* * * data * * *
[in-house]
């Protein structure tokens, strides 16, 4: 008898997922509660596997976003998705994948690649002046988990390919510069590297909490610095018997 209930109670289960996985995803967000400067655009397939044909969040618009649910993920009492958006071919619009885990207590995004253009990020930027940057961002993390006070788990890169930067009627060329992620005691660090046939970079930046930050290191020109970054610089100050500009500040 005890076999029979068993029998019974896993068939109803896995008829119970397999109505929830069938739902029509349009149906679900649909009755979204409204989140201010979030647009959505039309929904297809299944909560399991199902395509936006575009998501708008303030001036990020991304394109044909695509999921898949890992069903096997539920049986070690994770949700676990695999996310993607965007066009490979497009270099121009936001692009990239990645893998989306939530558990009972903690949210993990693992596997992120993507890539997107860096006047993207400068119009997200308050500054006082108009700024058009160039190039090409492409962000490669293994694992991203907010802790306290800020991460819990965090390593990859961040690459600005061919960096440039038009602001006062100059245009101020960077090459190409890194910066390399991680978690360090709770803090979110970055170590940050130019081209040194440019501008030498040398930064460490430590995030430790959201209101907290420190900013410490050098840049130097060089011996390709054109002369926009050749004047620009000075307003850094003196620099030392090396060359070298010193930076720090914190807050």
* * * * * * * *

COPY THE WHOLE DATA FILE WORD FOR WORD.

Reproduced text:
[in-house]
């Protein structure tokens, strides 16, 4: 008898997922509660596997976003998705994948690649002046988990390919510069590297909490610095018997 209930109670289960996985995803967000400067655009397939044909969040618009649910993920009492958006071919619009885990207590995004253009990020930027940057961002993390006070788990890169930067009627060329992620005691660090046939970079930046930050290191020109970054610089100050500009500040 005890076999029979068993029998019974896993068939109803896995008829119970397999109505929830069938739902029509349009149906679900649909009755979204409204989140201010979030647009959505039309929904297809299944909560399991199902395509936006575009998501708008303030001036990020991304394109044909695509999921898949890992069903096997539920049986070690994770949700676990695999996310993607965007066009490979497009270099121009936001692009990239990645893998989306939530558990009972903690949210993990693992596997992120993507890539997107860096006047993207400068119009997200308050500054006082108009700024058009160039190039090409492409962000490669293994694992991203907010802790306290800020991460819990965090390593990859961040690459600005061919960096440039038009602001006062100059245009101020960077090459190409890194910066390399991680978690360090709770803090979110970055170590940050130019081209040194440019501008030498040398930064460490430590995030430790959201209101907290420190900013410490050098840049130097060089011996390709054109002369926009050749004047620009000075307003850094003196620099030392090396060359070298010193930076720090914190807050």